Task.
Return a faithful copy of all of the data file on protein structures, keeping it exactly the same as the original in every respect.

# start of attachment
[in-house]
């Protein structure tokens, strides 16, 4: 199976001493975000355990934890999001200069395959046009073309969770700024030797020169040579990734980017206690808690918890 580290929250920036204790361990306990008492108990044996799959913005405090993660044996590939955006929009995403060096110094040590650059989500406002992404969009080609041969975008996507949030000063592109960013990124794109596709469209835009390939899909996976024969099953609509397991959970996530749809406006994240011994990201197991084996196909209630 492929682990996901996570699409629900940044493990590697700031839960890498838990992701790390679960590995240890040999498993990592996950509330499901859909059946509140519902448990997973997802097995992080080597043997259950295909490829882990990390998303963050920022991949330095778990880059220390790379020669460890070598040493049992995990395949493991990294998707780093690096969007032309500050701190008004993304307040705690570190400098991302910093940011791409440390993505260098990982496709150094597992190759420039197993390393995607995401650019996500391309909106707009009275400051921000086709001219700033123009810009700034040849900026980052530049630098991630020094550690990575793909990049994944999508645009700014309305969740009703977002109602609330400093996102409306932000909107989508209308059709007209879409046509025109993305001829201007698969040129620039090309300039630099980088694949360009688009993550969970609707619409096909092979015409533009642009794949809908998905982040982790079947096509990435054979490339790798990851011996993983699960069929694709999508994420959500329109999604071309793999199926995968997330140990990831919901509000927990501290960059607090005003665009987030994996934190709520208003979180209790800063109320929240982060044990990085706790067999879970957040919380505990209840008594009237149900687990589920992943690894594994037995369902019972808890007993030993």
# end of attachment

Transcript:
[in-house]
């Protein structure tokens, strides 16, 4: 199976001493975000355990934890999001200069395959046009073309969770700024030797020169040579990734980017206690808690918890 580290929250920036204790361990306990008492108990044996799959913005405090993660044996590939955006929009995403060096110094040590650059989500406002992404969009080609041969975008996507949030000063592109960013990124794109596709469209835009390939899909996976024969099953609509397991959970996530749809406006994240011994990201197991084996196909209630 492929682990996901996570699409629900940044493990590697700031839960890498838990992701790390679960590995240890040999498993990592996950509330499901859909059946509140519902448990997973997802097995992080080597043997259950295909490829882990990390998303963050920022991949330095778990880059220390790379020669460890070598040493049992995990395949493991990294998707780093690096969007032309500050701190008004993304307040705690570190400098991302910093940011791409440390993505260098990982496709150094597992190759420039197993390393995607995401650019996500391309909106707009009275400051921000086709001219700033123009810009700034040849900026980052530049630098991630020094550690990575793909990049994944999508645009700014309305969740009703977002109602609330400093996102409306932000909107989508209308059709007209879409046509025109993305001829201007698969040129620039090309300039630099980088694949360009688009993550969970609707619409096909092979015409533009642009794949809908998905982040982790079947096509990435054979490339790798990851011996993983699960069929694709999508994420959500329109999604071309793999199926995968997330140990990831919901509000927990501290960059607090005003665009987030994996934190709520208003979180209790800063109320929240982060044990990085706790067999879970957040919380505990209840008594009237149900687990589920992943690894594994037995369902019972808890007993030993």